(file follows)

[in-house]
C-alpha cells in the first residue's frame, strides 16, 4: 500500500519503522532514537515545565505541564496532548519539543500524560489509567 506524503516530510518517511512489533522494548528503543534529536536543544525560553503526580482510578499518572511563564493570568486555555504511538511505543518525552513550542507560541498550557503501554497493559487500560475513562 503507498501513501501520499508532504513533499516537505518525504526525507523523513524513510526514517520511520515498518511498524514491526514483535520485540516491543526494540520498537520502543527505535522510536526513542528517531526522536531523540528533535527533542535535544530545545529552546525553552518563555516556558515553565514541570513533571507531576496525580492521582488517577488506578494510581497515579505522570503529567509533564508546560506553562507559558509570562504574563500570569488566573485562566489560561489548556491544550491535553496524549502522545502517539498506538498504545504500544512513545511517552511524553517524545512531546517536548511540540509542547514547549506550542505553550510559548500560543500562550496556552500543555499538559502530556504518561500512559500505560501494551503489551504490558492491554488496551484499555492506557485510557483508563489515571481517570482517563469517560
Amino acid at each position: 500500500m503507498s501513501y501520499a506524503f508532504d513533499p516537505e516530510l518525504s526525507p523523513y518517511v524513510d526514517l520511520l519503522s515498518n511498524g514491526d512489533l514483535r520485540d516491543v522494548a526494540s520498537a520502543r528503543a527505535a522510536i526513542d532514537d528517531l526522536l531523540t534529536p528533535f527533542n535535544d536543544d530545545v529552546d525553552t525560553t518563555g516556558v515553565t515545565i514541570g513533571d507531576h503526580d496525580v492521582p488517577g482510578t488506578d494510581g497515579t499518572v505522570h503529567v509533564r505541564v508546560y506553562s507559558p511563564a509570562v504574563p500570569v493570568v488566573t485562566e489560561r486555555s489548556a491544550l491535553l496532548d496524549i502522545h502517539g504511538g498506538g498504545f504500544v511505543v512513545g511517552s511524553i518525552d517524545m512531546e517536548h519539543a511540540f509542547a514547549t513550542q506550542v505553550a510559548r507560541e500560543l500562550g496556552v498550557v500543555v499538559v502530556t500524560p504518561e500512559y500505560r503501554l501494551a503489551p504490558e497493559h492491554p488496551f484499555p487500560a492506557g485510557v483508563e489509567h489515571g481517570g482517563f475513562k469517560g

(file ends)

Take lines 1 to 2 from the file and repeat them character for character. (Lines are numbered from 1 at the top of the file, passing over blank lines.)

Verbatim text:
[in-house]
C-alpha cells in the first residue's frame, strides 16, 4: 500500500519503522532514537515545565505541564496532548519539543500524560489509567 506524503516530510518517511512489533522494548528503543534529536536543544525560553503526580482510578499518572511563564493570568486555555504511538511505543518525552513550542507560541498550557503501554497493559487500560475513562 503507498501513501501520499508532504513533499516537505518525504526525507523523513524513510526514517520511520515498518511498524514491526514483535520485540516491543526494540520498537520502543527505535522510536526513542528517531526522536531523540528533535527533542535535544530545545529552546525553552518563555516556558515553565514541570513533571507531576496525580492521582488517577488506578494510581497515579505522570503529567509533564508546560506553562507559558509570562504574563500570569488566573485562566489560561489548556491544550491535553496524549502522545502517539498506538498504545504500544512513545511517552511524553517524545512531546517536548511540540509542547514547549506550542505553550510559548500560543500562550496556552500543555499538559502530556504518561500512559500505560501494551503489551504490558492491554488496551484499555492506557485510557483508563489515571481517570482517563469517560